4

I currently have a 4 uneven drive unRAID box. I'd like to migrate to Ubuntu and ZFS, but not quite sure what is possible with ZFS. I'd like to buy 2x 6TB drives, to use in a mirrored configuration. Then once I've moved my data I'd like to add in 2 of the old 3TB drives as another mirror.

1) Is the following setup possible:

d1: 6TB
d2: 6TB mirror of d1
d3: 3TB
d4: 3TB mirror of d3

2) When drives drop in price, is it easy to replace d3 and d4 with larger drives?

  • Your scenario works, but you should know that ZFS does not rebalance contents if vdevs are added later (after data has been written). This means that in your case, 100% of your data will be on the first mirror initially, reducing performance from RAID 10 to RAID 1. Only newly written data (newly added data as well as changed data because of CoW) will be balanced over the vdevs. Over time, your performance will increase, depending on your usage patterns (for read only, it will never get better). – user121391 Jul 11 '16 at 7:01
  • Yes that is a valid point, but at this moment I'm less concerned about performance, and more concerned about avoiding silent errors. – squarefrog Jul 11 '16 at 7:44
9

Yes, this is possible. If you read a little on ZFS, you’ll find that it’s basically a pool of so-called “vdev”s. The simplest vdev would be a plain physical drive. It could also be a mirror consisting of two or more physical drives. This is what you want.

You’d go for this structure:

d1    d2  d3    d4
 \    /    \    /
 mirror    mirror
      \    /
      mypool

To create this zpool, use the following command:

zpool create mypool mirror d1 d2 mirror d3 d4

This will result in a usable capacity of 9 TB. It can tolerate one drive failure per mirror vdev. (Unless you add more mirrors, of course.)

If you want to add vdevs later, use this command:

zpool add mypool mirror d3 d4

To extend the pool size, first enable the autoexpand option:

zpool set autoexpand=on mypool

Then replace one of d3/d4 with a larger drive and wait for it to rebuild. After that, replace the other. The pool should automatically expand to the available drive size.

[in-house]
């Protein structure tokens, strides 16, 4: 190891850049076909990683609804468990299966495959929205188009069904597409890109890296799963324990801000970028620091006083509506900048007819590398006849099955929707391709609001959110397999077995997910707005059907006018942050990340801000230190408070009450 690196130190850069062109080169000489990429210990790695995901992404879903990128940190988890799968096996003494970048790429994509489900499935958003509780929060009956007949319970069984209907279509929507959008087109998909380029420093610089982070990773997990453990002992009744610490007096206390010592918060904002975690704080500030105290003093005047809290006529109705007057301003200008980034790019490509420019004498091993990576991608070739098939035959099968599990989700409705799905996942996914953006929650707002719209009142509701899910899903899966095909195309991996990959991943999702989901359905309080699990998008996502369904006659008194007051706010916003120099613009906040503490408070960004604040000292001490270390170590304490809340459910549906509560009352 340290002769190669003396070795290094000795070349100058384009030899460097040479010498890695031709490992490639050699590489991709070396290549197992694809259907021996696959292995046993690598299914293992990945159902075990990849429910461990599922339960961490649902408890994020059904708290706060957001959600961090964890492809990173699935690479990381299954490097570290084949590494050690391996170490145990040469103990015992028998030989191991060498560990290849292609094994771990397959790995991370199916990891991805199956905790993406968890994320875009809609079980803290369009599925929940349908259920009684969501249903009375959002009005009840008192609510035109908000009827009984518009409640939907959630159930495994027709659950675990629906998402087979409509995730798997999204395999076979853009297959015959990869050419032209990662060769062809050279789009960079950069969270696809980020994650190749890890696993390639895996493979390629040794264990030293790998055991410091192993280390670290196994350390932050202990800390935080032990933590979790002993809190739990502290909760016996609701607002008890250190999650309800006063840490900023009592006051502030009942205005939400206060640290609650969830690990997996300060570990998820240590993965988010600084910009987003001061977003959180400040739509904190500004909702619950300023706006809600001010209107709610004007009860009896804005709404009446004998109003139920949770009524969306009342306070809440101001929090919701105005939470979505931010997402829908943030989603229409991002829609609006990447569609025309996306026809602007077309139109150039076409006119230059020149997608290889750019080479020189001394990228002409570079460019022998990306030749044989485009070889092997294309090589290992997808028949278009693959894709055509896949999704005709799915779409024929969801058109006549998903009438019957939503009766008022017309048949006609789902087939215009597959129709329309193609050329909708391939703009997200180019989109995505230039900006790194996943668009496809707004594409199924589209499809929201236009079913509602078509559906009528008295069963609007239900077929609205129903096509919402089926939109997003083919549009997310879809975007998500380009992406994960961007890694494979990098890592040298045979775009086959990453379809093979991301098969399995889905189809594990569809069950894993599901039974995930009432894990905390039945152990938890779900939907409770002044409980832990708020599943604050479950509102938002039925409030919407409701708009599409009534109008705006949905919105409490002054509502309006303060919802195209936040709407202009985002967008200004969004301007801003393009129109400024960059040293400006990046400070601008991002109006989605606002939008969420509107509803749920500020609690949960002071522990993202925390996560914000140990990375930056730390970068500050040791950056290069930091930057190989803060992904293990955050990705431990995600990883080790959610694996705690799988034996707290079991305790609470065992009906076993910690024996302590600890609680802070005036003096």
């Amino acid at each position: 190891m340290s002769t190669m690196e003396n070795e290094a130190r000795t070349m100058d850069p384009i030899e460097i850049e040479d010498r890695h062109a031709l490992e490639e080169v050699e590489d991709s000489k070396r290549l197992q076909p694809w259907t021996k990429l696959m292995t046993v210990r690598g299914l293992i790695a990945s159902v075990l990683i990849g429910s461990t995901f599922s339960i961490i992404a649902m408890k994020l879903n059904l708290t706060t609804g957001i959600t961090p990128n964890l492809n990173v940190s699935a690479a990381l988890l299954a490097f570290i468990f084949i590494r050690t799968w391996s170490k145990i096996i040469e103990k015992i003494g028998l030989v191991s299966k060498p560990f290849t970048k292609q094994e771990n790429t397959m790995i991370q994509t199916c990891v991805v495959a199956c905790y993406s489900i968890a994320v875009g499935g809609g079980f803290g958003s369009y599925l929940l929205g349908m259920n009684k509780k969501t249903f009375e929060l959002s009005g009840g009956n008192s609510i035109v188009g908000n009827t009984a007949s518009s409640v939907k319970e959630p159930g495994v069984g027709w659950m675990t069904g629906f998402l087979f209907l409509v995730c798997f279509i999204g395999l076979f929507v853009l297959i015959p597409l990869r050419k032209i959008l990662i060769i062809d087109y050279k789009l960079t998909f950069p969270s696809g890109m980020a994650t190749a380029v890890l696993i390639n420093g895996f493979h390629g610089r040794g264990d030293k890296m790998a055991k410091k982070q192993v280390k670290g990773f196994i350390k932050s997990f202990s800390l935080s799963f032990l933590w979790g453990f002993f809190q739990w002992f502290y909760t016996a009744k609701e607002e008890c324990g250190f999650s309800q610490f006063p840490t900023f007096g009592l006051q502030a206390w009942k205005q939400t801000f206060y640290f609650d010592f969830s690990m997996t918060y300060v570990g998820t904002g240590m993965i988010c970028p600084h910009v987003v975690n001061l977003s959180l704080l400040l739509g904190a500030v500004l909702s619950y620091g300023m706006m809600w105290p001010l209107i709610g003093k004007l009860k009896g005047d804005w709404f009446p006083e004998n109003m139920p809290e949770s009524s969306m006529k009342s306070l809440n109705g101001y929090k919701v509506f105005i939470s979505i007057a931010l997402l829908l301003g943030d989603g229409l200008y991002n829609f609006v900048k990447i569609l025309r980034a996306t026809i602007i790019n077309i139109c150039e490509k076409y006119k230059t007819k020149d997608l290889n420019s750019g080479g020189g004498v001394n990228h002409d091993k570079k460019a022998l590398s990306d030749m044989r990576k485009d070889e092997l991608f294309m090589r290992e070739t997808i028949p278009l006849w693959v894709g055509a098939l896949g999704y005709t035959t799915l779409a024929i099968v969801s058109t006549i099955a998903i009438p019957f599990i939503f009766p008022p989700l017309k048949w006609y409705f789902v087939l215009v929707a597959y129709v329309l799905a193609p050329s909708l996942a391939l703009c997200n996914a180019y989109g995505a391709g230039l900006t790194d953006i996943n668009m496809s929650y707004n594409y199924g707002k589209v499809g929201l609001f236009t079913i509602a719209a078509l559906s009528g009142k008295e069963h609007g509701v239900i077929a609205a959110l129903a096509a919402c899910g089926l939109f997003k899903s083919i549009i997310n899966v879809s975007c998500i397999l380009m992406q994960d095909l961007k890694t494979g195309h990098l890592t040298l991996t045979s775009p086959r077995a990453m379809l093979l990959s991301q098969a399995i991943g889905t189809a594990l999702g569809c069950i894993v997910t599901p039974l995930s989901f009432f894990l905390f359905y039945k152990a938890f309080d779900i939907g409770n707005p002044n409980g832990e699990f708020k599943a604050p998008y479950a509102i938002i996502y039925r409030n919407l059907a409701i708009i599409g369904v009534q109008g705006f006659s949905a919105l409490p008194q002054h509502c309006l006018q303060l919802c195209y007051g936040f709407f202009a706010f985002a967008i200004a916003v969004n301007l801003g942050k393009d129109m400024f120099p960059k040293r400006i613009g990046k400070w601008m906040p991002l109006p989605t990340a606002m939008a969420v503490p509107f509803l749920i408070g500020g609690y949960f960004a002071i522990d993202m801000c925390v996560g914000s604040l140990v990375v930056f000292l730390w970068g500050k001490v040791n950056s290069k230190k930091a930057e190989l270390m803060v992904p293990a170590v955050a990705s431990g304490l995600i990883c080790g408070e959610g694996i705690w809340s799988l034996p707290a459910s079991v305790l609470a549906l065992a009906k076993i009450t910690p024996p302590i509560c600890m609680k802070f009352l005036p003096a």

It might be desirable to turn off autoexpand after the job is done.

Alternatively, you can leave autoexpand alone and use the following commands after you replace both drives:

zpool online -e mypool d3
zpool online -e mypool d4
  • Thanks so much. Thats exactly what I needed to know. I'll read up on vdev. – squarefrog Jul 10 '16 at 11:39
  • Oh please oh please oh please, don't encourage people to blindly turn on autoexpand. To use zpool online -e is far safer because what it does is actually predictable. – a CVn Jul 10 '16 at 12:03
  • I don't see how it would be unpredictable, but then again I only use whole drives. – Daniel B Jul 10 '16 at 12:07
  • Mainly it's unpredictable if you forget to turn it back off. By using zpool online -e, the expansion is an explicit, one-time operation manually performed by the administrator on a single device. I'm not saying autoexpand=on doesn't have its place, but it's one of those things (just like zpool add/zpool attach) that can potentially come back and bite you quite bad if you aren't careful. I use ZFS myself, and love it, but there are a few areas where it's obvious that it was designed for people who get paid to manage computer systems and you need to tread carefully. – a CVn Jul 10 '16 at 12:23
  • 1
    Good answer, I'd like to add that while adding vdevs is easy, removing (not replacing) them is impossible. Therefore you should plan what you want to do beforehand. – user121391 Jul 11 '16 at 7:02

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